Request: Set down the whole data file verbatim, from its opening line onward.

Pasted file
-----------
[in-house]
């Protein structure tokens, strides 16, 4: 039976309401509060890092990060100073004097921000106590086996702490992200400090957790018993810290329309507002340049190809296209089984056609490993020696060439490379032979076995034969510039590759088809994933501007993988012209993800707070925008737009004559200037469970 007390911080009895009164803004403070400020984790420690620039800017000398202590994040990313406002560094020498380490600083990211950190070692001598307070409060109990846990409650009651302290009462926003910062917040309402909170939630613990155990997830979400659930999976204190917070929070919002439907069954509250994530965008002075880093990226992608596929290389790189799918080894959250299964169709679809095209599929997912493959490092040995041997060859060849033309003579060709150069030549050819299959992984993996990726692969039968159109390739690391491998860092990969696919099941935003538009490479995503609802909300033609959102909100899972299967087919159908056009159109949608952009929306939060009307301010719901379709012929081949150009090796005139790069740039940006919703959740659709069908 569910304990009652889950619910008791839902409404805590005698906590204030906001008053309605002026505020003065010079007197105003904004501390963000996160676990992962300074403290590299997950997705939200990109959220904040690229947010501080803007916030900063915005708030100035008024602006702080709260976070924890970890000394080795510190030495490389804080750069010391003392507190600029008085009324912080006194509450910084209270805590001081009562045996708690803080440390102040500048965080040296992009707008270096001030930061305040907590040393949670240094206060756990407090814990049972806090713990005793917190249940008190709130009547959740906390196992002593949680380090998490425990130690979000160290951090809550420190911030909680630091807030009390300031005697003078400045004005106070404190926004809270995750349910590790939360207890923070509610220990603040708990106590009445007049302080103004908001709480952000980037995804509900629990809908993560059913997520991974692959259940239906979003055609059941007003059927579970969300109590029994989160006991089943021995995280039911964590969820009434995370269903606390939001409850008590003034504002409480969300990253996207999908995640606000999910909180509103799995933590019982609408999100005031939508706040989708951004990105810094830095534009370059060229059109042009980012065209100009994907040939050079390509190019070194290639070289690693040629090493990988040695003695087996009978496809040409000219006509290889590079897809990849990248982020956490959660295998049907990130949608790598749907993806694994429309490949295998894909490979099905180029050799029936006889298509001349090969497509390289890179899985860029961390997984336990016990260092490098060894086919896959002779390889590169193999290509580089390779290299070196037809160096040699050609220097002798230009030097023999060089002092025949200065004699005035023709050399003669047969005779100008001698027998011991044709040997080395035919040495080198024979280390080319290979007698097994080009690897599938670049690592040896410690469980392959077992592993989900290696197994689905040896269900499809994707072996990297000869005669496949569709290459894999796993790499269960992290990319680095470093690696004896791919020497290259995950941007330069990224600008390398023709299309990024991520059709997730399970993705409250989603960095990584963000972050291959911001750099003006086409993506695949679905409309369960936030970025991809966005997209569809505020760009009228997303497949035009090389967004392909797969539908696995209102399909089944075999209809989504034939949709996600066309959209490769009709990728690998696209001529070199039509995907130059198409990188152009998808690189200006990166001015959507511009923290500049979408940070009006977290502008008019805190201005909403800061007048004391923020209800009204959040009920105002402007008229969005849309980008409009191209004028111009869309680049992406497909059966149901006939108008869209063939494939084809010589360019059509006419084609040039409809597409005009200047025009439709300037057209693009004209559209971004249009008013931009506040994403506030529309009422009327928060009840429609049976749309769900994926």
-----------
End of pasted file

[in-house]
């Protein structure tokens, strides 16, 4: 039976309401509060890092990060100073004097921000106590086996702490992200400090957790018993810290329309507002340049190809296209089984056609490993020696060439490379032979076995034969510039590759088809994933501007993988012209993800707070925008737009004559200037469970 007390911080009895009164803004403070400020984790420690620039800017000398202590994040990313406002560094020498380490600083990211950190070692001598307070409060109990846990409650009651302290009462926003910062917040309402909170939630613990155990997830979400659930999976204190917070929070919002439907069954509250994530965008002075880093990226992608596929290389790189799918080894959250299964169709679809095209599929997912493959490092040995041997060859060849033309003579060709150069030549050819299959992984993996990726692969039968159109390739690391491998860092990969696919099941935003538009490479995503609802909300033609959102909100899972299967087919159908056009159109949608952009929306939060009307301010719901379709012929081949150009090796005139790069740039940006919703959740659709069908 569910304990009652889950619910008791839902409404805590005698906590204030906001008053309605002026505020003065010079007197105003904004501390963000996160676990992962300074403290590299997950997705939200990109959220904040690229947010501080803007916030900063915005708030100035008024602006702080709260976070924890970890000394080795510190030495490389804080750069010391003392507190600029008085009324912080006194509450910084209270805590001081009562045996708690803080440390102040500048965080040296992009707008270096001030930061305040907590040393949670240094206060756990407090814990049972806090713990005793917190249940008190709130009547959740906390196992002593949680380090998490425990130690979000160290951090809550420190911030909680630091807030009390300031005697003078400045004005106070404190926004809270995750349910590790939360207890923070509610220990603040708990106590009445007049302080103004908001709480952000980037995804509900629990809908993560059913997520991974692959259940239906979003055609059941007003059927579970969300109590029994989160006991089943021995995280039911964590969820009434995370269903606390939001409850008590003034504002409480969300990253996207999908995640606000999910909180509103799995933590019982609408999100005031939508706040989708951004990105810094830095534009370059060229059109042009980012065209100009994907040939050079390509190019070194290639070289690693040629090493990988040695003695087996009978496809040409000219006509290889590079897809990849990248982020956490959660295998049907990130949608790598749907993806694994429309490949295998894909490979099905180029050799029936006889298509001349090969497509390289890179899985860029961390997984336990016990260092490098060894086919896959002779390889590169193999290509580089390779290299070196037809160096040699050609220097002798230009030097023999060089002092025949200065004699005035023709050399003669047969005779100008001698027998011991044709040997080395035919040495080198024979280390080319290979007698097994080009690897599938670049690592040896410690469980392959077992592993989900290696197994689905040896269900499809994707072996990297000869005669496949569709290459894999796993790499269960992290990319680095470093690696004896791919020497290259995950941007330069990224600008390398023709299309990024991520059709997730399970993705409250989603960095990584963000972050291959911001750099003006086409993506695949679905409309369960936030970025991809966005997209569809505020760009009228997303497949035009090389967004392909797969539908696995209102399909089944075999209809989504034939949709996600066309959209490769009709990728690998696209001529070199039509995907130059198409990188152009998808690189200006990166001015959507511009923290500049979408940070009006977290502008008019805190201005909403800061007048004391923020209800009204959040009920105002402007008229969005849309980008409009191209004028111009869309680049992406497909059966149901006939108008869209063939494939084809010589360019059509006419084609040039409809597409005009200047025009439709300037057209693009004209559209971004249009008013931009506040994403506030529309009422009327928060009840429609049976749309769900994926």